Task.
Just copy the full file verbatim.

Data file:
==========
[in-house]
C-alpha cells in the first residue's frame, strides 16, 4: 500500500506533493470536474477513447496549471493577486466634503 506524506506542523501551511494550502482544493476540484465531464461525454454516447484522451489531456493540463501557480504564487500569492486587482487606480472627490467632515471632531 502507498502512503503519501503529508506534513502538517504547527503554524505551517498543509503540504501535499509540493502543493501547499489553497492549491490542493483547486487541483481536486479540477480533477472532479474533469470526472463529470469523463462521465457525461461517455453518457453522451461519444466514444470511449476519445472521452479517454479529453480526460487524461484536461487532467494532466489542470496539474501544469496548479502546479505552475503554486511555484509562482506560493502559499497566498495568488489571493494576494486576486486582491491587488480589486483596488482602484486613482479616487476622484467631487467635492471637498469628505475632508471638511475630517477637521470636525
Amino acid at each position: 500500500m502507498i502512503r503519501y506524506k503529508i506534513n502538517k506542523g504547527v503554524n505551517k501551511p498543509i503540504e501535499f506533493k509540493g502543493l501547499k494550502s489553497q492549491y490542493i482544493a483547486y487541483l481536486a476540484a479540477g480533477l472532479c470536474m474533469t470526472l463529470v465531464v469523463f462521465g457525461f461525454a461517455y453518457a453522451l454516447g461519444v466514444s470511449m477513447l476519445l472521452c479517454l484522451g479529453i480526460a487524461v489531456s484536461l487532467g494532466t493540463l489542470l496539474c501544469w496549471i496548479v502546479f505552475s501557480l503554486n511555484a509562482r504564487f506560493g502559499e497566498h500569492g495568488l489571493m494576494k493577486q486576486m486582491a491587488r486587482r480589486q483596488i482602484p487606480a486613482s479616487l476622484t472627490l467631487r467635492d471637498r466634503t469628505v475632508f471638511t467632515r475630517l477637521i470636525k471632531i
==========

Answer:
[in-house]
C-alpha cells in the first residue's frame, strides 16, 4: 500500500506533493470536474477513447496549471493577486466634503 506524506506542523501551511494550502482544493476540484465531464461525454454516447484522451489531456493540463501557480504564487500569492486587482487606480472627490467632515471632531 502507498502512503503519501503529508506534513502538517504547527503554524505551517498543509503540504501535499509540493502543493501547499489553497492549491490542493483547486487541483481536486479540477480533477472532479474533469470526472463529470469523463462521465457525461461517455453518457453522451461519444466514444470511449476519445472521452479517454479529453480526460487524461484536461487532467494532466489542470496539474501544469496548479502546479505552475503554486511555484509562482506560493502559499497566498495568488489571493494576494486576486486582491491587488480589486483596488482602484486613482479616487476622484467631487467635492471637498469628505475632508471638511475630517477637521470636525
Amino acid at each position: 500500500m502507498i502512503r503519501y506524506k503529508i506534513n502538517k506542523g504547527v503554524n505551517k501551511p498543509i503540504e501535499f506533493k509540493g502543493l501547499k494550502s489553497q492549491y490542493i482544493a483547486y487541483l481536486a476540484a479540477g480533477l472532479c470536474m474533469t470526472l463529470v465531464v469523463f462521465g457525461f461525454a461517455y453518457a453522451l454516447g461519444v466514444s470511449m477513447l476519445l472521452c479517454l484522451g479529453i480526460a487524461v489531456s484536461l487532467g494532466t493540463l489542470l496539474c501544469w496549471i496548479v502546479f505552475s501557480l503554486n511555484a509562482r504564487f506560493g502559499e497566498h500569492g495568488l489571493m494576494k493577486q486576486m486582491a491587488r486587482r480589486q483596488i482602484p487606480a486613482s479616487l476622484t472627490l467631487r467635492d471637498r466634503t469628505v475632508f471638511t467632515r475630517l477637521i470636525k471632531i